Chasidy Singleton, MD, Closing the Health Care Gap


Dr. Singleton to me is an unsung hero because
she volunteers her time and sees patients who are underserved, under-insured or uninsured. And in doing this she identifies people who
otherwise would not have access to eye care and she is able to treat patients who otherwise
would be at risk for going blind. My uncle was an ophthalmologist, and he was my ophthalmologist. And I learned a little bit about the field
through my experiences with him. I actually started college as a music major
but I also had a love and passion for the sciences. After my experiences in the lab, I actually
changed my major to chemistry and molecular biology, and became very involved in research. I work at a community hospital that serves a large, underserved community which includes
not only uninsured or under-insured patients, but also patients who are seen, or live in
the nursing homes as well as in the prison. I’ve been working with the prison population for 17 years. You see a person coming to your clinic with
shackles and handcuffs, and you see officers surrounding them. If you begin to talk to them, you begin to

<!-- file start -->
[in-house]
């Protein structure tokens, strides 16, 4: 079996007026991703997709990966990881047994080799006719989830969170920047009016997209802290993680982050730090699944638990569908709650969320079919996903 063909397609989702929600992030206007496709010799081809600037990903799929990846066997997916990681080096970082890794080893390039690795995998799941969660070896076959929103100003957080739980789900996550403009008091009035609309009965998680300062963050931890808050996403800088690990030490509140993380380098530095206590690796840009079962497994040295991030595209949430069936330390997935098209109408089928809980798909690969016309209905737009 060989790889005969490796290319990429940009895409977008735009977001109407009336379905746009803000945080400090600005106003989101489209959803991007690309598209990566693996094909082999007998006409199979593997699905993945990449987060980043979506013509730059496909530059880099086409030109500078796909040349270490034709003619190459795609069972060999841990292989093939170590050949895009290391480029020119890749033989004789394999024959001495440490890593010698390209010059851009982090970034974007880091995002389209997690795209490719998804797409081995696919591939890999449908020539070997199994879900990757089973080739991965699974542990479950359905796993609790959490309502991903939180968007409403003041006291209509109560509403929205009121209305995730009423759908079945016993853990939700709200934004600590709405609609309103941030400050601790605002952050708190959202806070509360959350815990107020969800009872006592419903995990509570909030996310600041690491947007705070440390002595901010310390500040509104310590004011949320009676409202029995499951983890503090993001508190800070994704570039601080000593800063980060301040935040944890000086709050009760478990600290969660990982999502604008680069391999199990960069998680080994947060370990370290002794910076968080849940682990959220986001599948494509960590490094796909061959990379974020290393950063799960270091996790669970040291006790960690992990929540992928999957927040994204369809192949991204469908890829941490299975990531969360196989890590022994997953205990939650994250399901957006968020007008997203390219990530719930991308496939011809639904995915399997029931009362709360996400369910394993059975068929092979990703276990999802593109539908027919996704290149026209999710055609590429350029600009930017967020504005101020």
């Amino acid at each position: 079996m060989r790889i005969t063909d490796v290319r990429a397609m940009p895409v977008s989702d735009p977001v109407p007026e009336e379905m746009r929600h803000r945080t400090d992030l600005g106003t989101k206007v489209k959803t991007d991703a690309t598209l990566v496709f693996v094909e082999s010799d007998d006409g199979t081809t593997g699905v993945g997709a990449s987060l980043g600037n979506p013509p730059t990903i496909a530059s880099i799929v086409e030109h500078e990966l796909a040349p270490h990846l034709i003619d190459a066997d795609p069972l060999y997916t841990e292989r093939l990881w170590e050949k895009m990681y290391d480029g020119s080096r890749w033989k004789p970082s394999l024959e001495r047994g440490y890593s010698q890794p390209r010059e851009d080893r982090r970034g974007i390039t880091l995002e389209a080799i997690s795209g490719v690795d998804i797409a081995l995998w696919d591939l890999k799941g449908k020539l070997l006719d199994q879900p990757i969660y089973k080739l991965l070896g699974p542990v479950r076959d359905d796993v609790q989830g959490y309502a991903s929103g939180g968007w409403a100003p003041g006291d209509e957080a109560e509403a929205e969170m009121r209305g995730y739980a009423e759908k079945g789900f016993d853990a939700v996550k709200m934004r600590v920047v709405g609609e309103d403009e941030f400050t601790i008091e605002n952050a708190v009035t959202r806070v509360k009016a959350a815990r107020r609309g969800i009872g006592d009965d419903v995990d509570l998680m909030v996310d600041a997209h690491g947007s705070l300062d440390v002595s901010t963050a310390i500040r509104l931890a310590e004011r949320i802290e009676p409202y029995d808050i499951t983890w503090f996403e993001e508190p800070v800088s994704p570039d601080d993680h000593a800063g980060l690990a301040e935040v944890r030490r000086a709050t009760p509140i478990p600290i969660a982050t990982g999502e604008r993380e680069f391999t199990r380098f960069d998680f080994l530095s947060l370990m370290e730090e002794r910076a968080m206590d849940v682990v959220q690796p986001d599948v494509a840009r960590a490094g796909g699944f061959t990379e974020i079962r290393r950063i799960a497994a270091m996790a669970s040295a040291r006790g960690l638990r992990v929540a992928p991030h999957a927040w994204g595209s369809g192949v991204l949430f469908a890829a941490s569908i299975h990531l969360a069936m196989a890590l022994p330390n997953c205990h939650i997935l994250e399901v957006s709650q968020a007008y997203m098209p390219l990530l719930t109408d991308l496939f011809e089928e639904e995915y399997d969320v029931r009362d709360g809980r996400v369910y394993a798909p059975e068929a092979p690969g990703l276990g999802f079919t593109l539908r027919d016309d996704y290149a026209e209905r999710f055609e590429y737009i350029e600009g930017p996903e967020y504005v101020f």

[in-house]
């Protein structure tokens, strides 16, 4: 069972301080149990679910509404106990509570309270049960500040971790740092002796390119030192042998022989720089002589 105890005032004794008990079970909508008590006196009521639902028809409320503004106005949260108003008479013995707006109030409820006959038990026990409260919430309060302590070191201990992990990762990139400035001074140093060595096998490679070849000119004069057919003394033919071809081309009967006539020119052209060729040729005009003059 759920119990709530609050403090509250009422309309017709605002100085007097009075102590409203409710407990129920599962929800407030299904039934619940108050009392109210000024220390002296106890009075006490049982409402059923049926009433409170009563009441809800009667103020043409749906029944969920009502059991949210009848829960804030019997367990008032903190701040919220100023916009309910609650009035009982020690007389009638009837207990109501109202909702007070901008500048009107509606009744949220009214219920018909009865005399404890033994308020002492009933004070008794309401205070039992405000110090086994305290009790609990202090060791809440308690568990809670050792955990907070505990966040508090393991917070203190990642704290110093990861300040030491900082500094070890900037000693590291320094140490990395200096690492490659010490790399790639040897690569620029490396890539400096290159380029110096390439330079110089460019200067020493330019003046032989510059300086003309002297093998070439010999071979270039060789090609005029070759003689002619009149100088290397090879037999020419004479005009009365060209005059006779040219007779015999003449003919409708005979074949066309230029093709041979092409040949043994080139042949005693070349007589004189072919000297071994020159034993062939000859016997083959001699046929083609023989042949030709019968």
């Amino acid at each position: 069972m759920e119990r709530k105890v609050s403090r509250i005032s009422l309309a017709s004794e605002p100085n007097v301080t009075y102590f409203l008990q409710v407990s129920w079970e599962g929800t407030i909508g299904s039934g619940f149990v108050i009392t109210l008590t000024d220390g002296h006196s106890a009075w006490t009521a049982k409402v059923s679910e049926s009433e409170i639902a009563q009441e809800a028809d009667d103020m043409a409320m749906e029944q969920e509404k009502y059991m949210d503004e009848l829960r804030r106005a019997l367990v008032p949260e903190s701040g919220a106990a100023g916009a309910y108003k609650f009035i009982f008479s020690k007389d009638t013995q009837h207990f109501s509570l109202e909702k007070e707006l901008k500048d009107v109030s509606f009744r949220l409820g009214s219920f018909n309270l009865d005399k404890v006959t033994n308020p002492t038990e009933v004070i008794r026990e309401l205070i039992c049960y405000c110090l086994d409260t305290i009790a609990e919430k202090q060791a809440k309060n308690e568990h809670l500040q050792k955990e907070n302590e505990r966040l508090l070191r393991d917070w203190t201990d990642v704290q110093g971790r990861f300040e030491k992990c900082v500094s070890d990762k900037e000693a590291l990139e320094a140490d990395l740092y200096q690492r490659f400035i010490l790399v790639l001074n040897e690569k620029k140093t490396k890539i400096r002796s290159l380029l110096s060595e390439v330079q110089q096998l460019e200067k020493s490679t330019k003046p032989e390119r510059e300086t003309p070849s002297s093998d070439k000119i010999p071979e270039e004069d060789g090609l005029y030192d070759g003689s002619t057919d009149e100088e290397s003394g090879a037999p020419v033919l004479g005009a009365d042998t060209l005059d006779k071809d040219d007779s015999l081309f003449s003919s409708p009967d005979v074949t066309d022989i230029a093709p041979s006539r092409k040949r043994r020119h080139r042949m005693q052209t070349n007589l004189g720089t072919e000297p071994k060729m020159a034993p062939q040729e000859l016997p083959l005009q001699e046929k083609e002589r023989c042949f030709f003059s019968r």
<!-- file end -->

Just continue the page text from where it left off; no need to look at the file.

see just a regular person who had different circumstances than yours. The nursing home patients, I actually visit nursing homes on the side and I play and sing. I play my cello as well as sing to them because
many of them are lonely, they haven’t seen their families. It’s a way to encourage them and uplift their
spirits. It’s our duty as ophthalmologists to think about each patient that comes in our chair
as a whole. We all joined this profession because we wanted
to be, as they said in medical school, “A good doctor.” So we have to think about that as we think
about each person, and think about ways that we can improve the quality of life for each
of us.

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